Cellular Connectivity at the Forefront of Network Security
By Donald Schleede
From large corporations to small, local business, COVID-19 is creating a new global workforce paradigm. For the foreseeable future, working from home is central to “the new normal,” as people express reluctance to return to public transit and crowded workspaces – 41 percent of employees are likely to work remotely post-pandemic according to Gartner.
While it now seems obvious that the remote work model will last for an extended period of time, many companies are still in a reactive mode. They have largely focused on setting up employees with devices and giving access to corporate networks as quickly as possible, with less attention on anything else. Just a few months later, priorities have shifted. As the number of people working remotely increased, so do the threats that companies face – compounded by the race to just get people online. The Internet Crime Complaint Center (IC3) receives 4,000 cybersecurity complaints a day, four times its pre-COVID pace which puts more pressure on IT, security teams and leadership to maintain organizational cybersecurity.
How can organizations protect their proprietary data and confidential communications in the face of aggressive cyberattacks against an expanded remote workforce?
Upgrading Network Security for the Distributed Workforce
As the volume and sophistication of threats, remote access becomes a bigger concern because workers are relying on connections that are not provisioned with the advanced security that protected them in the corporate and office settings. But that doesn’t mean that there’s nothing IT professionals can do to secure remote workers. Cellular connectivity options bring several security advantages to the distributed workforce and much-needed support to IT teams dealing with network capacity and uptime challenges. Cellular routers and extenders deliver connectivity that is provisioned and managed by corporate IT – complete with encryption, firewall, VPN capabilities and a variety of security protocols. These can provide a critical layer of security that enables employees to continue business as usual while reducing security risks for themselves, their colleagues, and ultimately the organization.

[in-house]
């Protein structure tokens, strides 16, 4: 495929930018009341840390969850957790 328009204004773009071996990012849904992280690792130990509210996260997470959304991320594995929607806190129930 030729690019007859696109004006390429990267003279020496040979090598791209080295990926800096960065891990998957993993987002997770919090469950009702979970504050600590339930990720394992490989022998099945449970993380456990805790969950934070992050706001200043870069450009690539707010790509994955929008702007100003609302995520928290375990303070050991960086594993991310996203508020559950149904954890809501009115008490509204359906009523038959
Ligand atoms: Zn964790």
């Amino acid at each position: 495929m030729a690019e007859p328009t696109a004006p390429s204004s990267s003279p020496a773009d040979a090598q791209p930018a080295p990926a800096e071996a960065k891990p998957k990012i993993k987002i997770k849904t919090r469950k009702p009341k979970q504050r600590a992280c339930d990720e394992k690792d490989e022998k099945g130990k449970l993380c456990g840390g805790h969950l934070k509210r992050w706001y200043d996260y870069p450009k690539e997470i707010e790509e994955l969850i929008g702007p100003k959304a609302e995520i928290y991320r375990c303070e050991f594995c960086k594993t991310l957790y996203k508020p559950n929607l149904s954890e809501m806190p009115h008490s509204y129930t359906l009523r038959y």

As you make decisions about secure cellular technology, consider the following:
- Home Wi-Fi routers won’t suffice.The consumer-grade security features of home Wi-Fi routers are simply not strong enough to protect corporate assets. By contrast, commercial-grade cellular routers and extenders help IT expand and enforce critical security policies to the edge of the corporate network.
- Virtual Private Networks (VPN) are only the first step. The first stages of the COVID-19 pandemic drove many organizations to deploy or expand their VPN. VPN tunnels with multiple options, such as IPsec and OpenVPN, are the standard secure connectivity option for most organizations, typically providing remote access to centralized resources. However, local internet browsing still uses a local connection, creating risky scenarios for remote employees. With cellular routers or extenders, encrypted VPN tunnels run between remote work environments and the corporate network, providing greater security as well as remote configuration and administration.
- Location matters – when it comes to connectivity. Whether employees are located in outer-tier suburbs, rural areas or even in dense urban settings, cellular extenders enable them to isolate the best signal reception in their work environment and then run a single secure cable back to their home office.
- Centralized security management. This is the critical factor for any distributed enterprise environment. IT teams must be able to monitor and remediate any unauthorized configuration changes or device resets and track data consumption and device performance. Cellular connectivity includes centralized management capabilities. A single-pane-of-glass view to monitor and access remote devices is essential. The ability to open or close the network or perform updates to security protocols and firmware must be part of a future-proof security plan.
For those already betting on cellular technology (or looking into it) to improve their workforce security, the goal is to ensure cellular communication devices can be quickly deployed, centrally managed and pre-loaded with secure configurations. This helps limit who can access the network and improves content filtering and blocking for protection against malware, viruses and ransomware. Secure VPN tunnels from the edge router back to the corporate data center provide end-to-end data encryption.
The Future of the Workforce is Here
We don’t know when this remote work season will draw to a close, but we cannot sit passively and wait for it all to end. We must start planning now for the post-pandemic era. The COVID-19 situation represents an ideal (albeit, unwanted) test of future work environments, preparing us to face an expanded distributed workforce. Embedding cellular technology in a business continuity plan allows organizations to scale the network as needed, offers further security for those outside the corporate walls and ensures IT teams can more easily monitor and resolve any potential issues faster and easier. The workforce of tomorrow will see remote work security and cellular connectivity go hand-in-hand.